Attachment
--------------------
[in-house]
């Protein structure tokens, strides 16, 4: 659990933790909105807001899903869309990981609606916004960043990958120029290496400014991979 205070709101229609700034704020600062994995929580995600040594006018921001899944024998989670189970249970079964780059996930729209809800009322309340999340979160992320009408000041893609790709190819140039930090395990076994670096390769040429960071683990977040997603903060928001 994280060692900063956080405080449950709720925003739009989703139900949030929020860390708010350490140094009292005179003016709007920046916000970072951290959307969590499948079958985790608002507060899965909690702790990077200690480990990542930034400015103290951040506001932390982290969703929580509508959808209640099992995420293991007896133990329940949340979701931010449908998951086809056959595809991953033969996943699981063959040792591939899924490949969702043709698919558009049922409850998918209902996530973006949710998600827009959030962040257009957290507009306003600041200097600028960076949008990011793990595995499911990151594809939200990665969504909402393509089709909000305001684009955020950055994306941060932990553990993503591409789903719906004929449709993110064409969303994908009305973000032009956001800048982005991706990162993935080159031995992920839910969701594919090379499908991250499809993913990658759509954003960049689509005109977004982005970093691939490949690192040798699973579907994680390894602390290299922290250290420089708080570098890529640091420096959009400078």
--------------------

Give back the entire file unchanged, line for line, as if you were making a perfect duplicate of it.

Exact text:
[in-house]
């Protein structure tokens, strides 16, 4: 659990933790909105807001899903869309990981609606916004960043990958120029290496400014991979 205070709101229609700034704020600062994995929580995600040594006018921001899944024998989670189970249970079964780059996930729209809800009322309340999340979160992320009408000041893609790709190819140039930090395990076994670096390769040429960071683990977040997603903060928001 994280060692900063956080405080449950709720925003739009989703139900949030929020860390708010350490140094009292005179003016709007920046916000970072951290959307969590499948079958985790608002507060899965909690702790990077200690480990990542930034400015103290951040506001932390982290969703929580509508959808209640099992995420293991007896133990329940949340979701931010449908998951086809056959595809991953033969996943699981063959040792591939899924490949969702043709698919558009049922409850998918209902996530973006949710998600827009959030962040257009957290507009306003600041200097600028960076949008990011793990595995499911990151594809939200990665969504909402393509089709909000305001684009955020950055994306941060932990553990993503591409789903719906004929449709993110064409969303994908009305973000032009956001800048982005991706990162993935080159031995992920839910969701594919090379499908991250499809993913990658759509954003960049689509005109977004982005970093691939490949690192040798699973579907994680390894602390290299922290250290420089708080570098890529640091420096959009400078």